Has Poland really deserved its place in the EU and the civilised West? Was this exclusive club membership the result of past wrongs inflicted by the Third Reich?
Not everyone in Poland supports the notion that the Germans should pay reparations. You could mention for instance Stefan Chwin, writer and critic, interviewed in Przegląd magazine.
In the interview by Robert Walenciak, in the admittedly post-communist periodical open to pro- Russian and anti-Ukrainian opinion, he stated that although his family suffered greatly during the Warsaw Rising of 1944, he doesn’t think it right to demand reparations from the Germans. We need to remind ourselves whether Polish claims are realistic. Chwins’s argument lies elsewhere.
He thinks that the Germans have changed. They have nothing in common with their Nazi forebears. Legally however they are the heirs of the Third Reich, ”a principle that was accepted for pragmatic, political and economic reasons”. But this has ceased to be relevant.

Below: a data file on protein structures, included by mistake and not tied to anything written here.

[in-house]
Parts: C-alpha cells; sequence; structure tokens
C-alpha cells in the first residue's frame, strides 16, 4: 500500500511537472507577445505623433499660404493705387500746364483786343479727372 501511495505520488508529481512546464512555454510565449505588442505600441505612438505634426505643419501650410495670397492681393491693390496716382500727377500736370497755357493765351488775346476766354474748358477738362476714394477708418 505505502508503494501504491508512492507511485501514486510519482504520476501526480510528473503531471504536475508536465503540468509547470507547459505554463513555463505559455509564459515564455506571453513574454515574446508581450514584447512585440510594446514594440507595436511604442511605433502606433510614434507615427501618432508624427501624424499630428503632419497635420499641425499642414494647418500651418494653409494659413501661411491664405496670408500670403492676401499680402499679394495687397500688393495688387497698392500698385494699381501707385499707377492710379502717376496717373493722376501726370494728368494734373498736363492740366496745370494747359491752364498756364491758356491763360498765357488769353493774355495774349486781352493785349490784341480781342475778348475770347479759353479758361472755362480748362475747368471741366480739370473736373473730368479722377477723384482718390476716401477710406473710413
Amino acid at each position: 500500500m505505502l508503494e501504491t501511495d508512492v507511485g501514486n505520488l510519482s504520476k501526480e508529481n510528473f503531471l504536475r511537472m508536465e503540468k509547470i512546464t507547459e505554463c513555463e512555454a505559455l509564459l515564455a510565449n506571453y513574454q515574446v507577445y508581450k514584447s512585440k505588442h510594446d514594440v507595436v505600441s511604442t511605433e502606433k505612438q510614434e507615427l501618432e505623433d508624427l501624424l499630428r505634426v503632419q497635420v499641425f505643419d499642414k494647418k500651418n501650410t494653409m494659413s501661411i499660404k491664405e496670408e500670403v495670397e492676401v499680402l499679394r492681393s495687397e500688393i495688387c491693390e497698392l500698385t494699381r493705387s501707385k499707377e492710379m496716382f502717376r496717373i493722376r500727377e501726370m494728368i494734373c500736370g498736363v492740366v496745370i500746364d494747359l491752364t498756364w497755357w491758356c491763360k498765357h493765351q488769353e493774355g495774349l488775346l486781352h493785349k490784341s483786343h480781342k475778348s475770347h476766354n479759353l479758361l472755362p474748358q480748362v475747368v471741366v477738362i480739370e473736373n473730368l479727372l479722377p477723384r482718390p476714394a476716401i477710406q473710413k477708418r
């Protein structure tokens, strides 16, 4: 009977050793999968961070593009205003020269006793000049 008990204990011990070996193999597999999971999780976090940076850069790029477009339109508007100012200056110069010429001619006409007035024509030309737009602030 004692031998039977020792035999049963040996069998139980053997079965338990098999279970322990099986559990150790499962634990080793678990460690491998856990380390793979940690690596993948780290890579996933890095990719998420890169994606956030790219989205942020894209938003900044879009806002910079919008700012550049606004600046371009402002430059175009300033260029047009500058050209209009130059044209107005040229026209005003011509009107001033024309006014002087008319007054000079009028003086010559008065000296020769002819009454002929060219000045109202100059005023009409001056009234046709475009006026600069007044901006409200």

Most Germans were born after the second world war. Chwin cites the example of the translator of his book from Polish into German. The current social structure is visible. She is multi-national in outlook and has much of the Turkish-Islamic heritage.
On reading the interview with Chwin, one comes to the conclusion that because of the traumatic experiences of his family, his statement about reparations acquire a degree of credibility. He is a person who can feed on deep German wrongs and expect some compensation. But instead, he takes the opposite stance.
His stance is reflected by that of Gazeta Wyborcza’s Paweł Wroński. He wrote earlier whether the “reparations took the form of membership of the European Union and the civilised West”. Membership was achieved we must remember, thanks to the German state. It’s a crystalline democratic and law-abiding one, and one that was the exemplar of reconciliation to its own shameful past.
Click here to read the full article.
By Filip Memches
Translated by Jan Darasz